A Russian Gulag for American Social Networks’ Data?

Could Facebook be forced to open new servers in Siberia for its Russian users? Images mixed by author.

Could Facebook be forced to open new servers in Siberia for its Russian users? Images mixed by author.

A Moscow city councilman is trying to resuscitate a government push to expand Russia’s “digital sovereignty.” On April 3, 2014, Alexey Lisovenko published a plea to Duma deputy Sergey Zhelezniak, asking him to pass legislation that would require all online social networks to house users’ personal data on servers located on Russian soil. Lisovenko, an active member of Facebook, Twitter, and Instagram, cites Edward Snowden’s revelations about American spying as a reason for the move. “Snowden has confirmed,” Lisovenko explains, “that the largest intelligence-gathering corporation there is—the US National Security Agency—is monitoring our social media accounts.”

American snooping, though, is relatively old news. Last June, days before Snowden even arrived in Russia, Zhelezniak—Lisovenko’s addressee—gave a speech in parliament, advocating exactly what the city councilman asks today: relocating servers to sovereign Russian soil.

One thing that distinguishes Lisovenko’s request today is that he also proposes Siberia as the ideal location for large data centers. Indeed, the cold weather and abundant energy resources in eastern Russia potentially make it an ideal place to house millions of dollars of burning-hot computer hardware. Just last year, Facebook opened a new data center in Sweden, south of the Arctic Circle, to exploit precisely these natural advantages.

Lisovenko’s proposal complements Moscow’s long-term (some might say “eternal”) development efforts in Siberia, as well as Russia’s growing effort to halt capital flight. While the data on social networks beamed out of the country into the West isn’t often viewed as a drain on Russia, per se, tying “digital sovereignty” to economic development could make it politically salient for those unmobilized by fears about American spying.

Alexey Lisovenko, 4 June 2013, Moscow, Russia. Facebook photo.

Of course, forcing foreign networks to store users’ data in Russia would also make the information more accessible to the Russian government, which already operates a PRISM-like spying program called “SORM.” In November 2013, the online journal Expert.ru quoted an anonymous source within Russia’s SORM infrastructure, who claimed that the physical remoteness of Facebook’s servers is the only obstacle to mining the website’s archives.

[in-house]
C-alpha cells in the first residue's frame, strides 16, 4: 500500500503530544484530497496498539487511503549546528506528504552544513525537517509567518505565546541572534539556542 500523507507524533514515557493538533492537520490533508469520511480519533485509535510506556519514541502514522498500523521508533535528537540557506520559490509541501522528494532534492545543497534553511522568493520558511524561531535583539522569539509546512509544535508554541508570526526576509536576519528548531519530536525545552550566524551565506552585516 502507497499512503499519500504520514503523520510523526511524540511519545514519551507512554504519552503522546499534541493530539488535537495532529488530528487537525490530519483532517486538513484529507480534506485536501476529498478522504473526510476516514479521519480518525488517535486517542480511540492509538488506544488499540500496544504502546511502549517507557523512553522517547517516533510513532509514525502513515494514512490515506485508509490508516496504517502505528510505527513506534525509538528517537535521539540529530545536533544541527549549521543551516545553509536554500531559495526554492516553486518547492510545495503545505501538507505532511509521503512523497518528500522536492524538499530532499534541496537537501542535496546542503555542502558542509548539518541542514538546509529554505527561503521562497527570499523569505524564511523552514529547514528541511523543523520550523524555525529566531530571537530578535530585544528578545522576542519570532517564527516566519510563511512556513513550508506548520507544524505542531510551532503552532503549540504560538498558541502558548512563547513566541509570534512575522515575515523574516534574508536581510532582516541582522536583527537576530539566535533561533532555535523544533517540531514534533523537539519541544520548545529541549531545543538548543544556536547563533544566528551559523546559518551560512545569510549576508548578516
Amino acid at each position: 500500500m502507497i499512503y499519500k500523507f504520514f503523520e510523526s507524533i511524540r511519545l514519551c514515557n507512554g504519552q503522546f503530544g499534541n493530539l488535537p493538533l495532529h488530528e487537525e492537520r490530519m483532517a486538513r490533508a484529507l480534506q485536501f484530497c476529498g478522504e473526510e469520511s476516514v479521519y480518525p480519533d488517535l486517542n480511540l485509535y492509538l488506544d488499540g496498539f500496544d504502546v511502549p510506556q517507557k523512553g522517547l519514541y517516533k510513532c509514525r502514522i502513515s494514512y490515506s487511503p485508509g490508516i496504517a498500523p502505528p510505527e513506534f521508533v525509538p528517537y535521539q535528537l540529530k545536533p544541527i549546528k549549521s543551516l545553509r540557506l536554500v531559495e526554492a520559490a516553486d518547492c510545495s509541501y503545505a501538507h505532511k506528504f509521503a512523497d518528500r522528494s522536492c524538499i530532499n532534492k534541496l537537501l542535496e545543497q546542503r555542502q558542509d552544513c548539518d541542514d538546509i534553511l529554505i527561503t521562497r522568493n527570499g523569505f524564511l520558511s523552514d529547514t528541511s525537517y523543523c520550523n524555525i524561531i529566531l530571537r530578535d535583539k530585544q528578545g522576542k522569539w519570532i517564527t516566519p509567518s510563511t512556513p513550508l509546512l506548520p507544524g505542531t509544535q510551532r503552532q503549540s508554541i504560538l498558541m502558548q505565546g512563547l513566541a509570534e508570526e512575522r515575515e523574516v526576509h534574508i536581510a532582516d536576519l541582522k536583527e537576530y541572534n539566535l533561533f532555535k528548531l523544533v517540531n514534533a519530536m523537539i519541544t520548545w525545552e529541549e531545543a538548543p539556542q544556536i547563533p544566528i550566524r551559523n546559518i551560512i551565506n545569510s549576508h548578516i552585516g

According to Expert.ru’s SORM insider, the Russian government has played an active role in the evolution of Vkontakte, Russia’s most popular social network. Not only does the state monitor the website’s users, the source claims, but it has also insured Vkontakte’s popularity over Facebook by obligating Internet providers to dedicate greater bandwidth to Vkontakte traffic. The government also tolerates widespread copyright violations on Vkontakte—undeniably one of the service’s greatest appeals. (I myself know several Muscovites who maintain Vkontakte accounts solely as a means of storing music “in the cloud.”)

Digital sovereignty didn’t take off last June, but Russian efforts to expand policing of the media (both new and old) haven’t slowed. In fact, tensions in Ukraine have made matters worse. Just yesterday, April 4, 2014, the Duma passed draft legislation that, pending the approval of the upper house and President, will criminalize “Nazi rehabilitation,”* empowering the state to ban journalists from the profession (or even jail them for as many as five years), if they “falsely accuse” the USSR of Nazi-like misdeeds during World War II.

That conflict ended with over two million people inhabiting the Soviet Gulag—mostly in places throughout Siberia. Today, it’s not necessary to stuff the country’s malcontents into trains and cart them off to remote prisons. The government can accomplish far more policing virtually, thanks to the Internet. That said, if Lisovenko gets his way, Siberia might still have a part to play.

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